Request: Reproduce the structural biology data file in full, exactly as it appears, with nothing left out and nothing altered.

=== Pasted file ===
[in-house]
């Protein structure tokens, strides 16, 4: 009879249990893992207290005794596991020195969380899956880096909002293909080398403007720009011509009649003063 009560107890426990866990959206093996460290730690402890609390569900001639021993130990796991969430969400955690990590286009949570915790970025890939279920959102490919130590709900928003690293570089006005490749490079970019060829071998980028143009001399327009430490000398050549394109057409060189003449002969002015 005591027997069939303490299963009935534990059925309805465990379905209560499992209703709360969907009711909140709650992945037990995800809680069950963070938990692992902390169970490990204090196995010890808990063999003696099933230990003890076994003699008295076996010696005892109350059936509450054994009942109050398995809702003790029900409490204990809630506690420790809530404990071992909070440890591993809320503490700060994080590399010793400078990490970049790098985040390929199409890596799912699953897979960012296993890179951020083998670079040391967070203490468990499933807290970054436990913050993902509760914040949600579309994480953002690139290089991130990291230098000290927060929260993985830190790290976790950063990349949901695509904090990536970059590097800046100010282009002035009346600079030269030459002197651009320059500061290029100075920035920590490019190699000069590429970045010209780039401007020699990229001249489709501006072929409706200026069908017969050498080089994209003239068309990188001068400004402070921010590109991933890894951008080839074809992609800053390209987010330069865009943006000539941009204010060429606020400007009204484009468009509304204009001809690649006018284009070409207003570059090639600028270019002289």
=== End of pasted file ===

[in-house]
């Protein structure tokens, strides 16, 4: 009879249990893992207290005794596991020195969380899956880096909002293909080398403007720009011509009649003063 009560107890426990866990959206093996460290730690402890609390569900001639021993130990796991969430969400955690990590286009949570915790970025890939279920959102490919130590709900928003690293570089006005490749490079970019060829071998980028143009001399327009430490000398050549394109057409060189003449002969002015 005591027997069939303490299963009935534990059925309805465990379905209560499992209703709360969907009711909140709650992945037990995800809680069950963070938990692992902390169970490990204090196995010890808990063999003696099933230990003890076994003699008295076996010696005892109350059936509450054994009942109050398995809702003790029900409490204990809630506690420790809530404990071992909070440890591993809320503490700060994080590399010793400078990490970049790098985040390929199409890596799912699953897979960012296993890179951020083998670079040391967070203490468990499933807290970054436990913050993902509760914040949600579309994480953002690139290089991130990291230098000290927060929260993985830190790290976790950063990349949901695509904090990536970059590097800046100010282009002035009346600079030269030459002197651009320059500061290029100075920035920590490019190699000069590429970045010209780039401007020699990229001249489709501006072929409706200026069908017969050498080089994209003239068309990188001068400004402070921010590109991933890894951008080839074809992609800053390209987010330069865009943006000539941009204010060429606020400007009204484009468009509304204009001809690649006018284009070409207003570059090639600028270019002289």